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Letters to the Editor


DARE program helps children in long run

I am very saddened to hear that the Drug Abuse Resistance Education (DARE) program in Hawaii schools will be scaled back significantly.

The DARE program aims to teach kids how to live a drug-, alcohol- and violence-free life. To scale back DARE in the middle and high schools will have a negative impact in the long run.

My daughter, who had DARE in both elementary school and middle school, really has learned how negative drugs are to the body and the brain. She has also learned that police officers are there to help people.

I know we are in a tough financial situation, but I think that to spend a little money now on students will save us taxpayers from spending money on housing them in prison later.

Kimberly Oh


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The Star-Advertiser welcomes letters that are crisp and to the point (~150 words). The Star-Advertiser reserves the right to edit letters for clarity and length. Please direct comments to the issues; personal attacks will not be published. Letters must be signed and include your area of residence and a daytime telephone number.

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Mail: Letters to the Editor, Honolulu Star-Advertiser, 7 Waterfront Plaza, 500 Ala Moana, Suite 210, Honolulu, HI 96813

Regulations needed to level playing field

The opinions expressed by staff members of the Koch brothers-funded Competitive Enterprise Institute are wrong or misleading in multiple ways ("What is seen and not seen," Insight, Star-Advertiser, April 26). The worst: They say regulation costs taxpayers $1.75 trillion annually, yet they provide no source for that number.

What are the costs of lax regulation during the Bush years? Ask the residents of New Orleans, the 52,000 Hawaii residents whose homes are in foreclosure, or people who lost their life savings in the Madoff scandal.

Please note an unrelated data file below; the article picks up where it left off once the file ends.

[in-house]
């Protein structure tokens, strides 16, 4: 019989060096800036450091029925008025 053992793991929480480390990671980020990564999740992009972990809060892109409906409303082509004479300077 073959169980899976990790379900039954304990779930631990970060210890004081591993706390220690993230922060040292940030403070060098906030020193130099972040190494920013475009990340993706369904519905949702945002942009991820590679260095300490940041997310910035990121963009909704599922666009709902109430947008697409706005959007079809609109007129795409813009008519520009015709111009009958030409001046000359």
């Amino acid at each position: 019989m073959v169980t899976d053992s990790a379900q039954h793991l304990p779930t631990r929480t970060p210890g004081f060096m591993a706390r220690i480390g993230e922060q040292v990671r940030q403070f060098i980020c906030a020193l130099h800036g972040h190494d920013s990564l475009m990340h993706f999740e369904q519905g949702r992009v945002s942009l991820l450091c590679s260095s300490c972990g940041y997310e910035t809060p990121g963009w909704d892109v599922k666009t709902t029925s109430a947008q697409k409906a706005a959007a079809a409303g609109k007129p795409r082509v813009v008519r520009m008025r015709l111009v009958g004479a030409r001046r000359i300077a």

What are some benefits of regulation? The air in Los Angeles and many other cities is infinitely more breathable now. Many thousands have benefited from federal recalls of dangerous drugs. Regulation forces companies to invest in new energy-saving technologies.

Corporations are legally required to maximize returns to their shareholders. Concerns for public welfare and safety are secondary, and only regulation serves as a counter-force to level the playing field.

Ken Rubenstein


HGEA member dues did go down last year 

Rhonda Glass states that union dues for employees have not been lowered ("Union dues have not gone down," Letters, Star-Advertiser, April 25).

This is not true. Union dues for all Hawaii Government Employees Association employees were decreased in 2010, effective one pay period after the furlough deductions began in July. All HGEA members were notified of this decrease. Any employee can confirm this by simply looking at pay stubs. In other words, the union is doing its part as it should, which makes me especially proud to be a member.

Vern R. Lentz
Salt Lake


Let Horner and BOE do what must be done

State Rep. Roy Takumi quipped that state Board of Education Chairman Don Horner should slow down a bit ("First meeting promises new direction for BOE," Star-Advertiser, April 24).

"He wanted to do things (immediately)," Takumi said. "I told him it’s not going to happen. Government doesn’t work that way."

Well, maybe that’s why government is in the predicament it’s in. With his statement, Takumi reinforces the belief that government is slow to get things done.

Horner heads the state’s largest bank and has vast experience in management, profits and earnings and all the other elements that makes a business successful.

Let Horner and the BOE do what needs to be done and don’t stand in their way with statements like "government doesn’t work that way."

Lynette Yee

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